A whopping 87 percent of Americans identify engineers (when compared with other professions) as those who are fueling positive invention and innovation in society.
TE Connectivity –- an employer of more than 7,000 engineers -– sought to gauge how Americans view the engineering field and its importance in fueling US innovation. The company’s "Engineering Sentiment Survey" quizzed 1,017 adults in the US and found that in addition to attributing innovation to engineers, 73 percent of Americans believe that engineers' role in innovation and invention has increased over the past 20 years.
TE Connectivity executives attribute the high regard for engineering to the proliferation of tech-based consumer products. “There’s always been a high level of respect for engineering’s contribution to society,” Rob Shaddock, EVP and CTO at TE Connectivity, told Design News. “Technology has evolved rapidly, and now it’s readily available in consumers’ hands, so I think people are more interested in and excited about the continued innovation from engineers.”
The survey also asked what technology was most likely to positively impact society over the next 10 years. The leader -- with 33 percent -- was connected devices that allow users to connect their phones to their cars and TVs. Next was robot development with 22 percent, followed by wearable technologies such as Google Glass, computer watches, and fitness bands at 14 percent. 3D printing came in at 13 percent, and driverless vehicles were at 12 percent.
When it comes to preparing for an engineering career, Americans by 31 percent ranked STEM (science, technology, engineering, and math) programs in elementary and middle school as the most effective. Other means to ready students for engineering include preparedness programs at 17 percent, mentorship at 17 percent, internships at 15 percent, and college or university resources to prevent drop-out from STEM-related fields at 15 percent.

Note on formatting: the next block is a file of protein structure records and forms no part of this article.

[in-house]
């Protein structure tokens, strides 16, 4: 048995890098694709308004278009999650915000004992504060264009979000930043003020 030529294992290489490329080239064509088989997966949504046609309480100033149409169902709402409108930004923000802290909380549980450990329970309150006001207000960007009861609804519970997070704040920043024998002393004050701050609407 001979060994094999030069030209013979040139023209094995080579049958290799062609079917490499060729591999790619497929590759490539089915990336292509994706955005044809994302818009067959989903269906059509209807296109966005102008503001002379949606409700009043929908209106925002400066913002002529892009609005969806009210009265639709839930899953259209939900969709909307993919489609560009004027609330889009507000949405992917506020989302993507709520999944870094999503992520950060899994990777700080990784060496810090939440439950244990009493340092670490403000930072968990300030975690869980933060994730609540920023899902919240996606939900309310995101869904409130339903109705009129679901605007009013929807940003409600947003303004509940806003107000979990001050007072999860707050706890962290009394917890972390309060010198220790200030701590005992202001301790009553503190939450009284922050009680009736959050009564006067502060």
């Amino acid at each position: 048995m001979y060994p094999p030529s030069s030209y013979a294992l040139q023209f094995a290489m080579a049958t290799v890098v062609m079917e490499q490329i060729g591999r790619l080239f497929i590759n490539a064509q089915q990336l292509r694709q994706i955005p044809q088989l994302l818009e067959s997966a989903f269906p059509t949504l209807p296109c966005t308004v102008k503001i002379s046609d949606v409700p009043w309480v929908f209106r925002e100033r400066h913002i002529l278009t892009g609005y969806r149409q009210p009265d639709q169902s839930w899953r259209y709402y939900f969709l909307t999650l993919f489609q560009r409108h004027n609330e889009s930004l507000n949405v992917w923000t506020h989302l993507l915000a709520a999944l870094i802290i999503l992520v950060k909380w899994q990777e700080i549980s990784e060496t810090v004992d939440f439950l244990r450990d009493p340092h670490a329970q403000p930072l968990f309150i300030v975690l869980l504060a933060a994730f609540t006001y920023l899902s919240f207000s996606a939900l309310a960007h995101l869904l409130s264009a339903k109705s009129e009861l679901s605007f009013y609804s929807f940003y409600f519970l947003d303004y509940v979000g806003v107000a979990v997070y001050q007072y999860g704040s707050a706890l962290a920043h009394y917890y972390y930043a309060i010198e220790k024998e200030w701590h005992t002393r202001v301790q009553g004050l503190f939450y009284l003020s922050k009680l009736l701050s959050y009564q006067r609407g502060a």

Shaddock noted there is a growing interest in engineering careers, pointing to a National Student Clearinghouse Research Center study that found science and engineering degrees have increased by 19 percent since 2009, more than double the 9 percent growth rate for other fields.
“I believe the millennial generation has had a very different experience in being exposed to the profession,” Shaddock told us. “The why and how questions have become prevalent, and they continue to drive interest in careers of exploration, innovation, and invention. The mindset of millennials is to pursue a profession of purpose. They turn to STEM-related fields to make a difference.”
As for STEM programs that are particularly successful for inspiring engineering careers, Shaddock pointed to FIRST, a program sponsored by Design News. “STEM programs like the very successful FIRST Robotics Competition and the DiscoverE Future City Competition will continue to play an instrumental role in the growth of the profession. These are programs where kids are inspired to collaborate, form ideas, and build stuff, tapping into the very core of a young engineering mind.”
TE's Engineering Sentiment Survey was conducted by ORC International. It was based on 1,017 landline and cellphone interviews of US adults conducted January 3-5, 2014.